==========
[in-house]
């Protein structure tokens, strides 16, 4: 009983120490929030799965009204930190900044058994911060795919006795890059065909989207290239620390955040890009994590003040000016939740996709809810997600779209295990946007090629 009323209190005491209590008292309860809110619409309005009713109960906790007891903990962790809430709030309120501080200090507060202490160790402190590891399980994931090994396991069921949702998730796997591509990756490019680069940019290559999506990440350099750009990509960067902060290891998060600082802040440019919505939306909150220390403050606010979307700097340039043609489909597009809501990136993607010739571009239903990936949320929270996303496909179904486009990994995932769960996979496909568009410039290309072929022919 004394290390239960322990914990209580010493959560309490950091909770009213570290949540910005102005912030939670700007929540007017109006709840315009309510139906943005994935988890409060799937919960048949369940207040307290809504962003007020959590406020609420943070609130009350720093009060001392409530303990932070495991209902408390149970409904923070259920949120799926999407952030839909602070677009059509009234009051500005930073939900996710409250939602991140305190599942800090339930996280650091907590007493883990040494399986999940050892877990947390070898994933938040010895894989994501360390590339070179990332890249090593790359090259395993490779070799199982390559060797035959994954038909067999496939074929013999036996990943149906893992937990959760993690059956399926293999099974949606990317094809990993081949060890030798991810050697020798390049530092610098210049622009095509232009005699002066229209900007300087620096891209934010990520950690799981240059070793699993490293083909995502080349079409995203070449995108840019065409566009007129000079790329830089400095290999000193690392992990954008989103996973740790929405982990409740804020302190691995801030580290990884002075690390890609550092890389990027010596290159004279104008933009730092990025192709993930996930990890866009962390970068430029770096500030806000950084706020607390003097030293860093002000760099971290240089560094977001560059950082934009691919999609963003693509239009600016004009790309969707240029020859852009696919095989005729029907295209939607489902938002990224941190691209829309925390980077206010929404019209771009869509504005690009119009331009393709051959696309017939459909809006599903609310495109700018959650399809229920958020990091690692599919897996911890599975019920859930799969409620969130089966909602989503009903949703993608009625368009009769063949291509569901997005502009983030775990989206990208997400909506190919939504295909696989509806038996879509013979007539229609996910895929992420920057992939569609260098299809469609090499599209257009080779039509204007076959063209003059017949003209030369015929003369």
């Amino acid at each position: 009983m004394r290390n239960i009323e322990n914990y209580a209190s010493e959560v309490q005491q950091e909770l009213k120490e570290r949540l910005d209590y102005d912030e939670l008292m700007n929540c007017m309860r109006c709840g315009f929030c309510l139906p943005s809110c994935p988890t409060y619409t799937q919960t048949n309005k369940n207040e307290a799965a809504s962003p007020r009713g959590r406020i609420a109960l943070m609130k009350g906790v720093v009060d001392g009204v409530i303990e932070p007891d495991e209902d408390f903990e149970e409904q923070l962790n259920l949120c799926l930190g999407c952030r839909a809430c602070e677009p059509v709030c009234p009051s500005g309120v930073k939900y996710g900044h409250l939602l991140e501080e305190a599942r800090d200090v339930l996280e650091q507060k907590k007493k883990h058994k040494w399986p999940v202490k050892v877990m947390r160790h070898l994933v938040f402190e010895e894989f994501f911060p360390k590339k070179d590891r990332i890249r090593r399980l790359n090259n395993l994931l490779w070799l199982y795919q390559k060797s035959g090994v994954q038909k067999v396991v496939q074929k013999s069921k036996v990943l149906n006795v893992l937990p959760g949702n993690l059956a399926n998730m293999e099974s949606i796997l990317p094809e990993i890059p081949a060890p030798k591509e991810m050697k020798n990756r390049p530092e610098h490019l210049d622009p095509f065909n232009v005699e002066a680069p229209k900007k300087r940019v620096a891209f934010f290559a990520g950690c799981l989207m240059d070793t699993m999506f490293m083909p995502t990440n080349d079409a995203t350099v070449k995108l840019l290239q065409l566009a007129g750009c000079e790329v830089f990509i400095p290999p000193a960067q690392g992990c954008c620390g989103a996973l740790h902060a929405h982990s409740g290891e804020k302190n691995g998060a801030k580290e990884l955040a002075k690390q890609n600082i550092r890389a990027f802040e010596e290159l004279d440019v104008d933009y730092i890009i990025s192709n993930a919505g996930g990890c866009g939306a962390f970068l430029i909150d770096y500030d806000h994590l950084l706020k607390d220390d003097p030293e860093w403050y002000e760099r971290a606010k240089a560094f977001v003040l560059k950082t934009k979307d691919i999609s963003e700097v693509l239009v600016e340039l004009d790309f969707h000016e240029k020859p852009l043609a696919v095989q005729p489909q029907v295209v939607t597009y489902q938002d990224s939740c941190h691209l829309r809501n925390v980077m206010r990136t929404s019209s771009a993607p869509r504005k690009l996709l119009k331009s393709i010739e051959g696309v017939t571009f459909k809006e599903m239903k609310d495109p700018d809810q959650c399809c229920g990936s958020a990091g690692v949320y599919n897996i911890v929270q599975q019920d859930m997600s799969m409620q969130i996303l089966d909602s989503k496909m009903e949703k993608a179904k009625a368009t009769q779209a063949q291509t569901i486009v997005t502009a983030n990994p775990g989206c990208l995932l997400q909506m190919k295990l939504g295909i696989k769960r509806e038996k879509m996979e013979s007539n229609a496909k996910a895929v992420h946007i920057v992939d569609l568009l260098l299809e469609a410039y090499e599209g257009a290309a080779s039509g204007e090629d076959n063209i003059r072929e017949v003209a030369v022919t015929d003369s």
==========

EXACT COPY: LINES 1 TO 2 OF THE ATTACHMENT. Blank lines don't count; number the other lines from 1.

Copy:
[in-house]
């Protein structure tokens, strides 16, 4: 009983120490929030799965009204930190900044058994911060795919006795890059065909989207290239620390955040890009994590003040000016939740996709809810997600779209295990946007090629 009323209190005491209590008292309860809110619409309005009713109960906790007891903990962790809430709030309120501080200090507060202490160790402190590891399980994931090994396991069921949702998730796997591509990756490019680069940019290559999506990440350099750009990509960067902060290891998060600082802040440019919505939306909150220390403050606010979307700097340039043609489909597009809501990136993607010739571009239903990936949320929270996303496909179904486009990994995932769960996979496909568009410039290309072929022919 004394290390239960322990914990209580010493959560309490950091909770009213570290949540910005102005912030939670700007929540007017109006709840315009309510139906943005994935988890409060799937919960048949369940207040307290809504962003007020959590406020609420943070609130009350720093009060001392409530303990932070495991209902408390149970409904923070259920949120799926999407952030839909602070677009059509009234009051500005930073939900996710409250939602991140305190599942800090339930996280650091907590007493883990040494399986999940050892877990947390070898994933938040010895894989994501360390590339070179990332890249090593790359090259395993490779070799199982390559060797035959994954038909067999496939074929013999036996990943149906893992937990959760993690059956399926293999099974949606990317094809990993081949060890030798991810050697020798390049530092610098210049622009095509232009005699002066229209900007300087620096891209934010990520950690799981240059070793699993490293083909995502080349079409995203070449995108840019065409566009007129000079790329830089400095290999000193690392992990954008989103996973740790929405982990409740804020302190691995801030580290990884002075690390890609550092890389990027010596290159004279104008933009730092990025192709993930996930990890866009962390970068430029770096500030806000950084706020607390003097030293860093002000760099971290240089560094977001560059950082934009691919999609963003693509239009600016004009790309969707240029020859852009696919095989005729029907295209939607489902938002990224941190691209829309925390980077206010929404019209771009869509504005690009119009331009393709051959696309017939459909809006599903609310495109700018959650399809229920958020990091690692599919897996911890599975019920859930799969409620969130089966909602989503009903949703993608009625368009009769063949291509569901997005502009983030775990989206990208997400909506190919939504295909696989509806038996879509013979007539229609996910895929992420920057992939569609260098299809469609090499599209257009080779039509204007076959063209003059017949003209030369015929003369």